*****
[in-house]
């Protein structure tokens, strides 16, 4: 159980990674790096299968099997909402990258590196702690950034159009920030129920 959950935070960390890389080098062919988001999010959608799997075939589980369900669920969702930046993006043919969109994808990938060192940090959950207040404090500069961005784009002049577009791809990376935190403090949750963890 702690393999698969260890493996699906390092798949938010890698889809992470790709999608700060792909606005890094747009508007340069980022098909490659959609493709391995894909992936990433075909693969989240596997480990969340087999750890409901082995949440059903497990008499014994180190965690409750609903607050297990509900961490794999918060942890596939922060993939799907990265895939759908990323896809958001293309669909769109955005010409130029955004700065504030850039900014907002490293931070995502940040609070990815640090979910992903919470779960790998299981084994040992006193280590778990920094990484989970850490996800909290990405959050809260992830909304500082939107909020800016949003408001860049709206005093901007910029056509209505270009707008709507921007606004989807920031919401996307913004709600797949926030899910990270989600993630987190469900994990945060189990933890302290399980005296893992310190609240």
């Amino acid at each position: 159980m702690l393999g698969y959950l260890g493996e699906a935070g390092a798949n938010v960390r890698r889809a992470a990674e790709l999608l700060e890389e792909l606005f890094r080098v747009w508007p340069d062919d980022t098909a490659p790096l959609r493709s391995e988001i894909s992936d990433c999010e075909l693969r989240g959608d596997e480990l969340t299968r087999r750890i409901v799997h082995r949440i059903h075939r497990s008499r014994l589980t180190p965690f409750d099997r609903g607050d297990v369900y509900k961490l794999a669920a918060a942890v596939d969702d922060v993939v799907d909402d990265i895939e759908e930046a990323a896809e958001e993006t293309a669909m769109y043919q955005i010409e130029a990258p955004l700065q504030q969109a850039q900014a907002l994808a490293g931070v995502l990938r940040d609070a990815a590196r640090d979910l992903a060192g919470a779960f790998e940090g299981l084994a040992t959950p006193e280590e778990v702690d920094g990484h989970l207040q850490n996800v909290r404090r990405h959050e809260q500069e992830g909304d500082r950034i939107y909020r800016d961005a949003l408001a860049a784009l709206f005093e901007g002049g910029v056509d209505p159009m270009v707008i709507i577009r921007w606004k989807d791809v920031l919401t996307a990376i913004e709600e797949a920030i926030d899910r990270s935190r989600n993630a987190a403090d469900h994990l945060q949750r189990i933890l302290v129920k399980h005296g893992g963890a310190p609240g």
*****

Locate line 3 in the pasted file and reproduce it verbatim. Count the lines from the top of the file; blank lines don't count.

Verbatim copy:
């Amino acid at each position: 159980m702690l393999g698969y959950l260890g493996e699906a935070g390092a798949n938010v960390r890698r889809a992470a990674e790709l999608l700060e890389e792909l606005f890094r080098v747009w508007p340069d062919d980022t098909a490659p790096l959609r493709s391995e988001i894909s992936d990433c999010e075909l693969r989240g959608d596997e480990l969340t299968r087999r750890i409901v799997h082995r949440i059903h075939r497990s008499r014994l589980t180190p965690f409750d099997r609903g607050d297990v369900y509900k961490l794999a669920a918060a942890v596939d969702d922060v993939v799907d909402d990265i895939e759908e930046a990323a896809e958001e993006t293309a669909m769109y043919q955005i010409e130029a990258p955004l700065q504030q969109a850039q900014a907002l994808a490293g931070v995502l990938r940040d609070a990815a590196r640090d979910l992903a060192g919470a779960f790998e940090g299981l084994a040992t959950p006193e280590e778990v702690d920094g990484h989970l207040q850490n996800v909290r404090r990405h959050e809260q500069e992830g909304d500082r950034i939107y909020r800016d961005a949003l408001a860049a784009l709206f005093e901007g002049g910029v056509d209505p159009m270009v707008i709507i577009r921007w606004k989807d791809v920031l919401t996307a990376i913004e709600e797949a920030i926030d899910r990270s935190r989600n993630a987190a403090d469900h994990l945060q949750r189990i933890l302290v129920k399980h005296g893992g963890a310190p609240g």